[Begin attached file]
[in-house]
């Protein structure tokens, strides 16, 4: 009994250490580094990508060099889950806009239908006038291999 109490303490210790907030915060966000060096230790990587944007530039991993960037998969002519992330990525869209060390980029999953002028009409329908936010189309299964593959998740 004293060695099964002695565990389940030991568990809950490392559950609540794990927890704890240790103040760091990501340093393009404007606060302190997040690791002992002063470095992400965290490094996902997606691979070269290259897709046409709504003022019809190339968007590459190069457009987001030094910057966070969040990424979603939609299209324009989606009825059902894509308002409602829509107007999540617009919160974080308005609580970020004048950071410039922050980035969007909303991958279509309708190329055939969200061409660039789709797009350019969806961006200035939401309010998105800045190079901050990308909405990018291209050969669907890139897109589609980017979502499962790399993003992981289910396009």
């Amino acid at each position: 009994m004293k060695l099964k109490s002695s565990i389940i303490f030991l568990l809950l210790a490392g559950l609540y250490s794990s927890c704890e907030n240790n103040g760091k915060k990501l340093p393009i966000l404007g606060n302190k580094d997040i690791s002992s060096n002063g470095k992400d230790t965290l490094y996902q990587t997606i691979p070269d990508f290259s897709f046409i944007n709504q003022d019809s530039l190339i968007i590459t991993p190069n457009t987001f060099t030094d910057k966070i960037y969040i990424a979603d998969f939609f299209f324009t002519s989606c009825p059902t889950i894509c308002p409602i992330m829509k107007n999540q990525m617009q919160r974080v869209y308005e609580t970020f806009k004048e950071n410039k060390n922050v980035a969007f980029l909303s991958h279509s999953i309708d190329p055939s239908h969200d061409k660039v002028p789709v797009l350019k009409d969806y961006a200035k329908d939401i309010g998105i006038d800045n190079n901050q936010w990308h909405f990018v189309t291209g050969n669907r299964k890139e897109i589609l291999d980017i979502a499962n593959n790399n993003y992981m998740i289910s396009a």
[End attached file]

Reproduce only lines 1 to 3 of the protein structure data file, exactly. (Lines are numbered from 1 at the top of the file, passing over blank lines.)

[in-house]
């Protein structure tokens, strides 16, 4: 009994250490580094990508060099889950806009239908006038291999 109490303490210790907030915060966000060096230790990587944007530039991993960037998969002519992330990525869209060390980029999953002028009409329908936010189309299964593959998740 004293060695099964002695565990389940030991568990809950490392559950609540794990927890704890240790103040760091990501340093393009404007606060302190997040690791002992002063470095992400965290490094996902997606691979070269290259897709046409709504003022019809190339968007590459190069457009987001030094910057966070969040990424979603939609299209324009989606009825059902894509308002409602829509107007999540617009919160974080308005609580970020004048950071410039922050980035969007909303991958279509309708190329055939969200061409660039789709797009350019969806961006200035939401309010998105800045190079901050990308909405990018291209050969669907890139897109589609980017979502499962790399993003992981289910396009």
């Amino acid at each position: 009994m004293k060695l099964k109490s002695s565990i389940i303490f030991l568990l809950l210790a490392g559950l609540y250490s794990s927890c704890e907030n240790n103040g760091k915060k990501l340093p393009i966000l404007g606060n302190k580094d997040i690791s002992s060096n002063g470095k992400d230790t965290l490094y996902q990587t997606i691979p070269d990508f290259s897709f046409i944007n709504q003022d019809s530039l190339i968007i590459t991993p190069n457009t987001f060099t030094d910057k966070i960037y969040i990424a979603d998969f939609f299209f324009t002519s989606c009825p059902t889950i894509c308002p409602i992330m829509k107007n999540q990525m617009q919160r974080v869209y308005e609580t970020f806009k004048e950071n410039k060390n922050v980035a969007f980029l909303s991958h279509s999953i309708d190329p055939s239908h969200d061409k660039v002028p789709v797009l350019k009409d969806y961006a200035k329908d939401i309010g998105i006038d800045n190079n901050q936010w990308h909405f990018v189309t291209g050969n669907r299964k890139e897109i589609l291999d980017i979502a499962n593959n790399n993003y992981m998740i289910s396009a």